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SIGNAL(2)		   Linux Programmers Manual		    SIGNAL(2)

       signal - ANSI C signal handling


       typedef void (*sighandler_t)(int);

       sighandler_t signal(int signum, sighandler_t handler);

       The behavior of signal() varies across Unix versions, and has also var
       ied historically across different versions of Linux.   Avoid  its  use:
       use sigaction(2) instead.  See Portability below.

       signal() sets the disposition of the signal signum to handler, which is
       either SIG_IGN, SIG_DFL, or the address of a  programmer-defined  func
       tion (a "signal handler").

       If  the signal signum is delivered to the process, then one of the fol
       lowing happens:

       *  If the disposition is set to SIG_IGN, then the signal is ignored.

       *  If the disposition is set to SIG_DFL, then the default action  asso
	  ciated with the signal (see signal(7)) occurs.

       *  If  the disposition is set to a function, then first either the dis
	  position is reset to SIG_DFL, or the signal is blocked  (see	Porta
	  bility  below), and then handler is called with argument signum.  If
	  invocation of the handler caused the signal to be blocked, then  the
	  signal is unblocked upon return from the handler.

       The signals SIGKILL and SIGSTOP cannot be caught or ignored.

       signal()  returns  the previous value of the signal handler, or SIG_ERR
       on error.

       EINVAL signum is invalid.

       C89, C99, POSIX.1-2001.

       The effects of signal() in a multi-threaded process are unspecified.

       According to POSIX, the behavior of a process  is  undefined  after  it
       ignores	a  SIGFPE, SIGILL, or SIGSEGV signal that was not generated by
       kill(2) or raise(3).  Integer division by zero  has  undefined  result.
       On some architectures it will generate a SIGFPE signal.	(Also dividing
       the most negative integer by -1 may generate  SIGFPE.)	Ignoring  this
       signal might lead to an endless loop.

       See  sigaction(2)  for  details	on what happens when SIGCHLD is set to

       See signal(7) for a list of the async-signal-safe functions that can be
       safely called from inside a signal handler.

       The  use  of sighandler_t is a GNU extension.  Various versions of libc
       predefine this  type;  libc4  and  libc5  define  SignalHandler,  glibc
       defines	sig_t  and,  when  _GNU_SOURCE	is defined, also sighandler_t.
       Without use of such a type, the declaration of signal() is the somewhat
       harder to read:

	   void ( *signal(int signum, void (*handler)(int)) ) (int);

       The  only  portable use of signal() is to set a signals disposition to
       SIG_DFL or SIG_IGN.  The semantics when using signal() to  establish  a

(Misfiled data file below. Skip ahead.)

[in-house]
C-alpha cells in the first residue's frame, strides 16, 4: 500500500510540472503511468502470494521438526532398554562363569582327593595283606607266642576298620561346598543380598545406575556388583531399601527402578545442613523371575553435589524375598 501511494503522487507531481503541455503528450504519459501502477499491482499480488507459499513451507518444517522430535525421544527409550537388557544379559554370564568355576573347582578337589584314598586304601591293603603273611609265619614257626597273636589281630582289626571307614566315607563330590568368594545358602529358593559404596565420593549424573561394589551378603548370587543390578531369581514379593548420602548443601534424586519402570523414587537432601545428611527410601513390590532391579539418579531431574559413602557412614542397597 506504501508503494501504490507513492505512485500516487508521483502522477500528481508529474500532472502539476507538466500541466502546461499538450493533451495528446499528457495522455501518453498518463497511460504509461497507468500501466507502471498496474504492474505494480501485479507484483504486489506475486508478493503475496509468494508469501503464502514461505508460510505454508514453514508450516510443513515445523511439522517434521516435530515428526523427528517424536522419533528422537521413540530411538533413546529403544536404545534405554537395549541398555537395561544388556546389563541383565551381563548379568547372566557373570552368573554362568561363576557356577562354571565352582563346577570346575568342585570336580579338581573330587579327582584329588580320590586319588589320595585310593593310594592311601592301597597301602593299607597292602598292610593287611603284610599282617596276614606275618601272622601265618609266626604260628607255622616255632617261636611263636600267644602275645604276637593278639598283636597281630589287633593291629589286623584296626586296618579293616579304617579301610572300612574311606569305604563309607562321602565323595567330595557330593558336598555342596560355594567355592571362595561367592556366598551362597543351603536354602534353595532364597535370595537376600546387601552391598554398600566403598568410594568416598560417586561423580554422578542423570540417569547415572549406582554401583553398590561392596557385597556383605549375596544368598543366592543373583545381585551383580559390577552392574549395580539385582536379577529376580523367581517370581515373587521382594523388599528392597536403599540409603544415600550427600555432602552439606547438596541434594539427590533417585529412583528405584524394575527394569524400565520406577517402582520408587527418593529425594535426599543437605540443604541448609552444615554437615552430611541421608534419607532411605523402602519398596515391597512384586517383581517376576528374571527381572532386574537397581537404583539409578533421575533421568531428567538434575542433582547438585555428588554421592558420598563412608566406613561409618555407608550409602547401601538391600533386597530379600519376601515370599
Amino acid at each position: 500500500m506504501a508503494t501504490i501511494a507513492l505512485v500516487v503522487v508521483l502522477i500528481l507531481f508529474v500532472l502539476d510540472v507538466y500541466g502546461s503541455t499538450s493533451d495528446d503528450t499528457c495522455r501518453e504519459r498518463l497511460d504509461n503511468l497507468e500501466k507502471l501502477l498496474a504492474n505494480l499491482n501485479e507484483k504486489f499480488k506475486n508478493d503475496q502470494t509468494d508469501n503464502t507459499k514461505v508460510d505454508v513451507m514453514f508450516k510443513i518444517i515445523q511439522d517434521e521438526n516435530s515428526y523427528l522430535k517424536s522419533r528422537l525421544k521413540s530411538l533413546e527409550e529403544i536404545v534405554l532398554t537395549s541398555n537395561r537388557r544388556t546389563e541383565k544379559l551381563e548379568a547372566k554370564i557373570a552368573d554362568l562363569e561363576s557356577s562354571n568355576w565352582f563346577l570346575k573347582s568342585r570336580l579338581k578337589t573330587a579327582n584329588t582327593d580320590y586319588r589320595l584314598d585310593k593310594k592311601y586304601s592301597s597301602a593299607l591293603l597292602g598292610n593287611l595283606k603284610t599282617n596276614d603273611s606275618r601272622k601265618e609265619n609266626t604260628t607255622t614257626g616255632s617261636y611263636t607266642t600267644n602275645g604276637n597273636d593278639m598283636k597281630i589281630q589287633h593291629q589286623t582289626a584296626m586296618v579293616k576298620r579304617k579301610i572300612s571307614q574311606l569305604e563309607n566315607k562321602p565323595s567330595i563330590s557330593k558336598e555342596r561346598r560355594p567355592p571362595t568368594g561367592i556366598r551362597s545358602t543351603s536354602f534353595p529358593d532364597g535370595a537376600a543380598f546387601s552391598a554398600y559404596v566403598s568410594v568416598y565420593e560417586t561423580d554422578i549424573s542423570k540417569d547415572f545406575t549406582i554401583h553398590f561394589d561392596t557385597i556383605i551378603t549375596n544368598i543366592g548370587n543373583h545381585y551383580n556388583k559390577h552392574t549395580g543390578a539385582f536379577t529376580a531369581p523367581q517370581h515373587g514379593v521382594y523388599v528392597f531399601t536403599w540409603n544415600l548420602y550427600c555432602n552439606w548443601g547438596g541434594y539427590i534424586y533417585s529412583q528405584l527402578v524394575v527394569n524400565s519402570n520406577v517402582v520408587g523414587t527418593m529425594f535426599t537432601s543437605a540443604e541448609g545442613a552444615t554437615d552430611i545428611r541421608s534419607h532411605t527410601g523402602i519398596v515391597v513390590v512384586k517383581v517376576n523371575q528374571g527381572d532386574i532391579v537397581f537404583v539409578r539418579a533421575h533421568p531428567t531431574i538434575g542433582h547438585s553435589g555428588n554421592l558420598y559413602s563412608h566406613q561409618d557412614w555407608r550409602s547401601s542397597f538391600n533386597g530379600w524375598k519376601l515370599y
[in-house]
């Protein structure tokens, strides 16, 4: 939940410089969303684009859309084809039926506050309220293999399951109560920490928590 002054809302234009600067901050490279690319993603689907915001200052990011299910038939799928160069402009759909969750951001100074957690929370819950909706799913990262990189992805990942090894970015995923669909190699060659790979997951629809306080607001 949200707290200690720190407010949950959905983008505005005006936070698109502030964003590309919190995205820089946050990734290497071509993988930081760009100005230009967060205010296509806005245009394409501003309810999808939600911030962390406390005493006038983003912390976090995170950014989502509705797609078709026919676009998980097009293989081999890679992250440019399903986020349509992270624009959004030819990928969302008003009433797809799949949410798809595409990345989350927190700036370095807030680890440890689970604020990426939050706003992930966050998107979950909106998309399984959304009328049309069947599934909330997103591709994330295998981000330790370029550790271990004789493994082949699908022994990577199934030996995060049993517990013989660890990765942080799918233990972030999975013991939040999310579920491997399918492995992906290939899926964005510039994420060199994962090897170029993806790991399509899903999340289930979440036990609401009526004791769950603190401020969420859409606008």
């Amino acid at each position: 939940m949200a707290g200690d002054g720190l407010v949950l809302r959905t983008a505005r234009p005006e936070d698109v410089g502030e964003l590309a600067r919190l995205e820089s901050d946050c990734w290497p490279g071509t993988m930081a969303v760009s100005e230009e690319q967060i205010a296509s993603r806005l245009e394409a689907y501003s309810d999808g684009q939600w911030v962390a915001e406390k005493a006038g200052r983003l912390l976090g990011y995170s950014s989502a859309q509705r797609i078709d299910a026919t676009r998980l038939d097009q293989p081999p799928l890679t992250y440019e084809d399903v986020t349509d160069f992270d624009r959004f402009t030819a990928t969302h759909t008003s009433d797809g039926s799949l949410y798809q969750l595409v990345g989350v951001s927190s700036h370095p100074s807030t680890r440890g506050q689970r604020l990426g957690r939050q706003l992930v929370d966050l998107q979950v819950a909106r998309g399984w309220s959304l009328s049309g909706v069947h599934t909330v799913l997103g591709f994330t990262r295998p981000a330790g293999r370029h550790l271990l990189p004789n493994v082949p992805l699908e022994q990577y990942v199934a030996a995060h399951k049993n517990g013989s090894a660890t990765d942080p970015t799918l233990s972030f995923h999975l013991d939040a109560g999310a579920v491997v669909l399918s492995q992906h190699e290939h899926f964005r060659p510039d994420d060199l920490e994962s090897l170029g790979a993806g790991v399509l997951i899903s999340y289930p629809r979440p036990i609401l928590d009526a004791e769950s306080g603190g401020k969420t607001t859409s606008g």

signal handler vary across systems (and POSIX.1 explicitly permits this
       variation); do not use it for this purpose.

       POSIX.1 solved the portability mess by specifying  sigaction(2),  which
       provides  explicit  control  of	the semantics when a signal handler is
       invoked; use that interface instead of signal().

       In the original Unix systems, when a handler that was established using
       signal()  was  invoked  by the delivery of a signal, the disposition of
       the signal would be reset to SIG_DFL, and  the  system  did  not  block
       delivery  of  further  instances of the signal.	System V also provides
       these semantics for signal().  This was bad because the signal might be
       delivered  again before the handler had a chance to reestablish itself.
       Furthermore, rapid deliveries of the same signal could result in recur
       sive invocations of the handler.

       BSD improved on this situation by changing the semantics of signal han
       dling (but, unfortunately, silently changed the semantics  when	estab
       lishing	a  handler  with  signal()).  On BSD, when a signal handler is
       invoked, the signal disposition is not reset, and further instances  of
       the  signal  are blocked from being delivered while the handler is exe

       The situation on Linux is as follows:

       * The kernels signal() system call provides System V semantics.

       * By default, in glibc 2 and later, the signal() wrapper function  does
	 not  invoke  the  kernel system call.	Instead, it calls sigaction(2)
	 using flags that supply BSD semantics.  This default behavior is pro
	 vided	as  long as the _BSD_SOURCE feature test macro is defined.  By
	 default, _BSD_SOURCE is defined; it is also implicitly defined if one
	 defines _GNU_SOURCE, and can of course be explicitly defined.

	 On  glibc  2  and later, if the _BSD_SOURCE feature test macro is not
	 defined, then signal() provides System  V  semantics.	 (The  default
	 implicit  definition  of  _BSD_SOURCE	is not provided if one invokes
	 gcc(1) in one of its standard modes (-std=xxx or  -ansi)  or  defines
	 various   other   feature   test   macros   such   as	_POSIX_SOURCE,
	 _XOPEN_SOURCE, or _SVID_SOURCE; see feature_test_macros(7).)

       * The signal() function in Linux  libc4	and  libc5  provide  System  V
	 semantics.   If one on a libc5 system includes  instead
	 of , then signal() provides BSD semantics.

       kill(1), alarm(2), kill(2),  killpg(2),	pause(2),  sigaction(2),  sig
       nalfd(2),  sigpending(2),  sigprocmask(2),  sigqueue(2), sigsuspend(2),
       bsd_signal(3),  raise(3),  siginterrupt(3),  sigsetops(3),   sigvec(3),
       sysv_signal(3), feature_test_macros(7), signal(7)

       This  page  is  part of release 3.05 of the Linux man-pages project.  A
       description of the project, and information about reporting  bugs,  can
       be found at http://www.kernel.org/doc/man-pages/.

Linux				  2008-07-11			     SIGNAL(2)

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